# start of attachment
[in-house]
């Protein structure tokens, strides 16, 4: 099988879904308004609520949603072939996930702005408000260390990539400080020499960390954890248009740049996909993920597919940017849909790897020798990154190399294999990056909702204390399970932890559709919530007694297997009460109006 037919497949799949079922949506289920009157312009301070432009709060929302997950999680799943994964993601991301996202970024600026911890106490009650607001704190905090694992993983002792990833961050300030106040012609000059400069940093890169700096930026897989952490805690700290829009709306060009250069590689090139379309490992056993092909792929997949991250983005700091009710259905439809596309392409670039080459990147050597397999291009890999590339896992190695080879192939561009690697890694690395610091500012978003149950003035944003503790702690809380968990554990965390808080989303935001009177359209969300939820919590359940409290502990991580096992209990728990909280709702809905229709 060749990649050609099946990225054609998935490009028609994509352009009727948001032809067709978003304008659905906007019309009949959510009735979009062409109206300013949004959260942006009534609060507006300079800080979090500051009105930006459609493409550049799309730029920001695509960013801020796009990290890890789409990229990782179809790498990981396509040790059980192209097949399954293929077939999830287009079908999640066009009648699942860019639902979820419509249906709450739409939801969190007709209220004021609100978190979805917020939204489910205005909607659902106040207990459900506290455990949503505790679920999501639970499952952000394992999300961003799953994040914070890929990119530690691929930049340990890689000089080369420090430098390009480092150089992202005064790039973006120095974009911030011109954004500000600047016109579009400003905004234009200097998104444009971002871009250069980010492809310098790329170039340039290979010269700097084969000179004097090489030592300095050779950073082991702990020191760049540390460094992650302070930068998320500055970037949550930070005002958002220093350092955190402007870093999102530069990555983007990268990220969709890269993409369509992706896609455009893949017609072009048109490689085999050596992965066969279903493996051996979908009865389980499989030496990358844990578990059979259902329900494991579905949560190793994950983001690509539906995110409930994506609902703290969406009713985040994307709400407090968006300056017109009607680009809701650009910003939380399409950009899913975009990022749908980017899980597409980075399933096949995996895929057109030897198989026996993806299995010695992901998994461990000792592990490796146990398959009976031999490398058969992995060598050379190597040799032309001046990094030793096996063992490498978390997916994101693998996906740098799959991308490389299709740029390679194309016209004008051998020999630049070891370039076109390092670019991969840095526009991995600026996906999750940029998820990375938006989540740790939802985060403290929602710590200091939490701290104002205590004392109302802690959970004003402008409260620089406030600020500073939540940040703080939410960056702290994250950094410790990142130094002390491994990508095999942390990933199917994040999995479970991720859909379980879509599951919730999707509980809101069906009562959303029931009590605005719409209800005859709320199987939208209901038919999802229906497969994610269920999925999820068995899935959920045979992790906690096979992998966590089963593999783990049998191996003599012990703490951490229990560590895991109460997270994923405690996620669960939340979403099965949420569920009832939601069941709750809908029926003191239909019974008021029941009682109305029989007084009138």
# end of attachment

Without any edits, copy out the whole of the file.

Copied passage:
[in-house]
């Protein structure tokens, strides 16, 4: 099988879904308004609520949603072939996930702005408000260390990539400080020499960390954890248009740049996909993920597919940017849909790897020798990154190399294999990056909702204390399970932890559709919530007694297997009460109006 037919497949799949079922949506289920009157312009301070432009709060929302997950999680799943994964993601991301996202970024600026911890106490009650607001704190905090694992993983002792990833961050300030106040012609000059400069940093890169700096930026897989952490805690700290829009709306060009250069590689090139379309490992056993092909792929997949991250983005700091009710259905439809596309392409670039080459990147050597397999291009890999590339896992190695080879192939561009690697890694690395610091500012978003149950003035944003503790702690809380968990554990965390808080989303935001009177359209969300939820919590359940409290502990991580096992209990728990909280709702809905229709 060749990649050609099946990225054609998935490009028609994509352009009727948001032809067709978003304008659905906007019309009949959510009735979009062409109206300013949004959260942006009534609060507006300079800080979090500051009105930006459609493409550049799309730029920001695509960013801020796009990290890890789409990229990782179809790498990981396509040790059980192209097949399954293929077939999830287009079908999640066009009648699942860019639902979820419509249906709450739409939801969190007709209220004021609100978190979805917020939204489910205005909607659902106040207990459900506290455990949503505790679920999501639970499952952000394992999300961003799953994040914070890929990119530690691929930049340990890689000089080369420090430098390009480092150089992202005064790039973006120095974009911030011109954004500000600047016109579009400003905004234009200097998104444009971002871009250069980010492809310098790329170039340039290979010269700097084969000179004097090489030592300095050779950073082991702990020191760049540390460094992650302070930068998320500055970037949550930070005002958002220093350092955190402007870093999102530069990555983007990268990220969709890269993409369509992706896609455009893949017609072009048109490689085999050596992965066969279903493996051996979908009865389980499989030496990358844990578990059979259902329900494991579905949560190793994950983001690509539906995110409930994506609902703290969406009713985040994307709400407090968006300056017109009607680009809701650009910003939380399409950009899913975009990022749908980017899980597409980075399933096949995996895929057109030897198989026996993806299995010695992901998994461990000792592990490796146990398959009976031999490398058969992995060598050379190597040799032309001046990094030793096996063992490498978390997916994101693998996906740098799959991308490389299709740029390679194309016209004008051998020999630049070891370039076109390092670019991969840095526009991995600026996906999750940029998820990375938006989540740790939802985060403290929602710590200091939490701290104002205590004392109302802690959970004003402008409260620089406030600020500073939540940040703080939410960056702290994250950094410790990142130094002390491994990508095999942390990933199917994040999995479970991720859909379980879509599951919730999707509980809101069906009562959303029931009590605005719409209800005859709320199987939208209901038919999802229906497969994610269920999925999820068995899935959920045979992790906690096979992998966590089963593999783990049998191996003599012990703490951490229990560590895991109460997270994923405690996620669960939340979403099965949420569920009832939601069941709750809908029926003191239909019974008021029941009682109305029989007084009138």